On Baudrillard’s Misinterpretation of the General Economy

Evan Jack
2 min readSep 23, 2021

03/30/2021

Jean Baudrillard seems to think of Georges Bataille’s general economy as “too economic” (Baudrillard). Baudrillard sees symbolic exchange as going beyond the general economy because the general economy is still stuck with the “basic concepts” of “production or overproduction, of the necessity to spend, to find the accursed share” (Baudrillard). For Baudrillard, Bataille “still seems relatively caught in the trap of economics” (Baudrillard). But apparently Baudrillard doesn’t say this as “a criticism or a rejection. It’s not that” (Baudrillard). He is right not to reject or critique Bataille’s concept of the general economy, but he is also wrong in his interpretation of what it is. I would like to put forward a thesis which to my knowledge Paul Hegarty and Michele H. Richman (in their respective works Georges Bataille: Core Cultural Theorist (By: Paul Hegarty) and Reading Georges Bataille: Beyond the Gift (By: Michele H. Richman)) have also both put forward. This thesis is that Bataille’s entire system of thought is the general economy. Now the reason this shift in our conceptual understanding of Bataille’s theoretics is important is because it means that the general economy as a concept isn’t economic, exclusively (or at all in the restricted economic sense), rather it is general (who could have guessed?) in terms of categorization. There is therefore a general economy of art and aesthetics, sociology, anthropology, political economy, etc. etc. The entirety of the universe is itself a general economy. It is in this way that we can deny Baudrillard’s claim that the general economy is too economic, as it is nothing of the sort. The general economy resists categorization into a single field. Like Bataille’s other concepts, the general economy is another heterological concept which resists homogenous “understanding”.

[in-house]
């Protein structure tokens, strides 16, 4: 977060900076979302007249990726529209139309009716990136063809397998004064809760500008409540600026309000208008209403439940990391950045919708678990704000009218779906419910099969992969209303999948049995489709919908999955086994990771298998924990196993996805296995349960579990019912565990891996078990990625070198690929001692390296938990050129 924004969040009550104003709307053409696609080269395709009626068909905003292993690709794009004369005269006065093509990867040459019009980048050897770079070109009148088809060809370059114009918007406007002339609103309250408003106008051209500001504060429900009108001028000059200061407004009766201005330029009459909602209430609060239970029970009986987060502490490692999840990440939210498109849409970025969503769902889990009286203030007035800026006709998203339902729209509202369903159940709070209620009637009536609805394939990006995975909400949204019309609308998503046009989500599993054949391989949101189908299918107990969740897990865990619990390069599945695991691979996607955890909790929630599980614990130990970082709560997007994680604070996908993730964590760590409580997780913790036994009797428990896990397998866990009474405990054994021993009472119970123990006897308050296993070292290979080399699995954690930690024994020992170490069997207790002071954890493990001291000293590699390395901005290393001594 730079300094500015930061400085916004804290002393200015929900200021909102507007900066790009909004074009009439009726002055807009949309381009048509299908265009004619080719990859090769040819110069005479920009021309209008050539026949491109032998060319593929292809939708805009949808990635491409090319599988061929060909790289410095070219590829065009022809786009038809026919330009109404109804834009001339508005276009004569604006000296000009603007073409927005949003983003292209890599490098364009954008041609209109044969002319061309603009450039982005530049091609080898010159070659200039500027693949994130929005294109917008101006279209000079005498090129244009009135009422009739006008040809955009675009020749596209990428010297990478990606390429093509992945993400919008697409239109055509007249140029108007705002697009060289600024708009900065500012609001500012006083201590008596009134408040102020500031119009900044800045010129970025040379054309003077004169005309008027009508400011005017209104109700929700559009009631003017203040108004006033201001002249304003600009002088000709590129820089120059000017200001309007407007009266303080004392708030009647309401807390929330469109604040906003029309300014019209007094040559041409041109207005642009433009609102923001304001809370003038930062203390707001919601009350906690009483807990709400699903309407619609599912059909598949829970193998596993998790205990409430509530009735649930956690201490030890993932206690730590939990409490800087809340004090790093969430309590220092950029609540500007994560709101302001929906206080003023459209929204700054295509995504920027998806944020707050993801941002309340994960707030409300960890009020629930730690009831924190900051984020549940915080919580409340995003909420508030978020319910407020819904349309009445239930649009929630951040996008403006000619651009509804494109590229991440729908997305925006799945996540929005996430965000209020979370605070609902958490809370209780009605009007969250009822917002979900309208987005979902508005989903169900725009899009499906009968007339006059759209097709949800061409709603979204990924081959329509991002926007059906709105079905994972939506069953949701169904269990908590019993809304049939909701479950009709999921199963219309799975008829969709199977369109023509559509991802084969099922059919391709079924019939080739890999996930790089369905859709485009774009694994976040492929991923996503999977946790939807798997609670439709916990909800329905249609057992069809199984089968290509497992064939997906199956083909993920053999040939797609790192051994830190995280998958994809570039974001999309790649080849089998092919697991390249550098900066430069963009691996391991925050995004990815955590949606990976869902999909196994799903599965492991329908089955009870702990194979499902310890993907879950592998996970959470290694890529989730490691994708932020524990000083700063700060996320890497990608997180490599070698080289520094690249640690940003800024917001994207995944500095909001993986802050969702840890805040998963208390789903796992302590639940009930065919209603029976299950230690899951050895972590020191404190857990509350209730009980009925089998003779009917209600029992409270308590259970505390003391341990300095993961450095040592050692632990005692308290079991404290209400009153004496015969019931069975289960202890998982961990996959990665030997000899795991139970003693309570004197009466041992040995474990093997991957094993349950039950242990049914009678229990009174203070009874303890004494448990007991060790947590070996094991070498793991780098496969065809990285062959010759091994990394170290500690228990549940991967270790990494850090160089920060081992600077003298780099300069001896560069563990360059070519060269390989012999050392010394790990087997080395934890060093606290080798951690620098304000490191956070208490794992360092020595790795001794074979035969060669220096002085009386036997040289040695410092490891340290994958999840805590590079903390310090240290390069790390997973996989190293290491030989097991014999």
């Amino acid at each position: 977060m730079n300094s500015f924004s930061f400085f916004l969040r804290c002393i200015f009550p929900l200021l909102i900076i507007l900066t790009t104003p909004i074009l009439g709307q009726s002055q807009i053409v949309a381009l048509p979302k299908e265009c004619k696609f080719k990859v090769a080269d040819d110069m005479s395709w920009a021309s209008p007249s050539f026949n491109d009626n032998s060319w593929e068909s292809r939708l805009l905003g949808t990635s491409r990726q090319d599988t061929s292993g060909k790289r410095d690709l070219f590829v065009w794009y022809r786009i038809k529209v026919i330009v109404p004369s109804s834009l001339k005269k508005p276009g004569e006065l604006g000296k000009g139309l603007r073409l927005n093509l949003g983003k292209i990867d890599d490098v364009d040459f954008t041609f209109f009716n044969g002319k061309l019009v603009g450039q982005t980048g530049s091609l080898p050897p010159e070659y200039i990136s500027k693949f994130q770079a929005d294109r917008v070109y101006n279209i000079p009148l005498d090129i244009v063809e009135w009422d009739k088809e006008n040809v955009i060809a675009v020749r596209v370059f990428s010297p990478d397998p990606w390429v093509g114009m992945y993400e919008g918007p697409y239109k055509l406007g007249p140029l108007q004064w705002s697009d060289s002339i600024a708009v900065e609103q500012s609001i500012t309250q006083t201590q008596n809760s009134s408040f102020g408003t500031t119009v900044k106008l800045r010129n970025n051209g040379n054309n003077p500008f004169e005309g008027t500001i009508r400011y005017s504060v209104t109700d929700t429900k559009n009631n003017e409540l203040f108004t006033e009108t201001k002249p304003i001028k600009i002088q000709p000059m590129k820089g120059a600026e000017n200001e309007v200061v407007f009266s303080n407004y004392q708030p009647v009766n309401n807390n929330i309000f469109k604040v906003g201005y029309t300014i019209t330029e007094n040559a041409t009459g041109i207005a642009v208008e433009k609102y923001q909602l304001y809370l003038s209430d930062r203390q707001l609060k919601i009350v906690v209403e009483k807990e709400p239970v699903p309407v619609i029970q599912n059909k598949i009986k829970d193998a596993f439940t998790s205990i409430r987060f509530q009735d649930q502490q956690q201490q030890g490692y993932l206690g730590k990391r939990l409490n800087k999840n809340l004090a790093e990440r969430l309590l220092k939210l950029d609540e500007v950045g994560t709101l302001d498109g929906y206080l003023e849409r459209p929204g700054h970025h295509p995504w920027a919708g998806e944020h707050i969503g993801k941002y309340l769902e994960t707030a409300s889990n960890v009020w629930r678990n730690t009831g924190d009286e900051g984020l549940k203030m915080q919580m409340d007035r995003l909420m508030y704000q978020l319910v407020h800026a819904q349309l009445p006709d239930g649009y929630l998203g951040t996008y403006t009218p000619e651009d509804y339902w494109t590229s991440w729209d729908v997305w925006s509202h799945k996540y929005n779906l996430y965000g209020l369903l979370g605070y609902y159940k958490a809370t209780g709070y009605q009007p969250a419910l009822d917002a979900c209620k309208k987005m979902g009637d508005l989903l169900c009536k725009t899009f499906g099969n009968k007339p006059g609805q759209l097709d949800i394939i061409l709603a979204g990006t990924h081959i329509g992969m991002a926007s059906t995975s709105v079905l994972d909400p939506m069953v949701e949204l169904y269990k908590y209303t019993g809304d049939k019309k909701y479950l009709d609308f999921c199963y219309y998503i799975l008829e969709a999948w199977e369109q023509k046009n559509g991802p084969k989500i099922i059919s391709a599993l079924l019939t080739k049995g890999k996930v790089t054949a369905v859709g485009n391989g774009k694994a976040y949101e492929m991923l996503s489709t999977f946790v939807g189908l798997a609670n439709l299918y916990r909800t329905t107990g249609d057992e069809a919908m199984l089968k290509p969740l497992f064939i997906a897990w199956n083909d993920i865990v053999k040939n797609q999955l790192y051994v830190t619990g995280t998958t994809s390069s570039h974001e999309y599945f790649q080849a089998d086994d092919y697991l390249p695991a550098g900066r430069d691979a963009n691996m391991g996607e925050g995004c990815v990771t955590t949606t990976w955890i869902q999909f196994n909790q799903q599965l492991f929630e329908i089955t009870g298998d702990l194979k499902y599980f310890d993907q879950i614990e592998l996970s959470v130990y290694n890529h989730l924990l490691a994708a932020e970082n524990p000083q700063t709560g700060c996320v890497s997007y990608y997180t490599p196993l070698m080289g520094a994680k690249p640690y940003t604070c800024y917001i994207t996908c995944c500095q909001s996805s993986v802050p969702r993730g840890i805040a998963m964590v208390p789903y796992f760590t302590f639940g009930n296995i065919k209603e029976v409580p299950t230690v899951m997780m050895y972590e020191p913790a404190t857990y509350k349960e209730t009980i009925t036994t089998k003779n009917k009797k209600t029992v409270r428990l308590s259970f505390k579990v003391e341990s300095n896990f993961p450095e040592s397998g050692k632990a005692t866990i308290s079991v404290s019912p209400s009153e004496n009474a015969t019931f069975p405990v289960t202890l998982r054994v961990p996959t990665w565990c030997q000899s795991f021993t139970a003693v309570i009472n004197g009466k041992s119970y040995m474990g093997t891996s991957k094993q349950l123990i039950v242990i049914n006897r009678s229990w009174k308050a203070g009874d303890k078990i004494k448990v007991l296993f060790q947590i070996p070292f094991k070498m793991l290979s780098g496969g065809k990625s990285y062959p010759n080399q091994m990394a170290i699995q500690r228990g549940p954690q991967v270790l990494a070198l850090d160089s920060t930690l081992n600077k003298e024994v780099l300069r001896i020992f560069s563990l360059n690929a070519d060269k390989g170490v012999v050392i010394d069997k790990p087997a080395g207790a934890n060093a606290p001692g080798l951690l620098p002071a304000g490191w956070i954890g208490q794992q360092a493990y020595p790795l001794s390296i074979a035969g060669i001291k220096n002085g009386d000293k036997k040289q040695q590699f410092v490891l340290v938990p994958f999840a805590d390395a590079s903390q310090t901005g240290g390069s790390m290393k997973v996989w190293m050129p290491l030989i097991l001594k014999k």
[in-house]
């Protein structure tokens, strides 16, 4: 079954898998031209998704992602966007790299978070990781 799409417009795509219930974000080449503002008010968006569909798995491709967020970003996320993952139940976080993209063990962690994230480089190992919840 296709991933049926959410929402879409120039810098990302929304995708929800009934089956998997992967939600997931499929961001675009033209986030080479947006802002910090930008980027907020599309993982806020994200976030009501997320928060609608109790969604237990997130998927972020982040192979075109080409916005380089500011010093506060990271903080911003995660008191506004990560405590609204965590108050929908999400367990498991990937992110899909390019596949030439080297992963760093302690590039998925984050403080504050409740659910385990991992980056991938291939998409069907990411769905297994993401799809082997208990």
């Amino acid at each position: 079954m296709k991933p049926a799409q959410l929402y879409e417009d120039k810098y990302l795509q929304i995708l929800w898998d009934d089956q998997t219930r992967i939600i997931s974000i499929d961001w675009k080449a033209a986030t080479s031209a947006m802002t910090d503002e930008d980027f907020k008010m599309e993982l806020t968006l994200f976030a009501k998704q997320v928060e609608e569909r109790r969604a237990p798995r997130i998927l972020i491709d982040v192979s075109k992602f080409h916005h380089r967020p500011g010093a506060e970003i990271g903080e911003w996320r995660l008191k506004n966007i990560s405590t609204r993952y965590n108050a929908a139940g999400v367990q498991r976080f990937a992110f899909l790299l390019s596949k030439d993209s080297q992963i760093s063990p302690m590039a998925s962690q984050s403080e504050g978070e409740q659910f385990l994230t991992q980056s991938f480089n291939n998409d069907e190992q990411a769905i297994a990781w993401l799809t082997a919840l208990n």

Work Cited

Baudrillard, Jean. Jean Baudrillard: From Hyperreality to Disappearance: Uncollected Interviews. Edited by Richard G. Smith and David B. Clarke, Edinburgh University Press, 2015.

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Evan Jack

How sweet terror is, not a single line, or a ray of morning sunlight fails to contain the sweetness of anguish. - Georges Bataille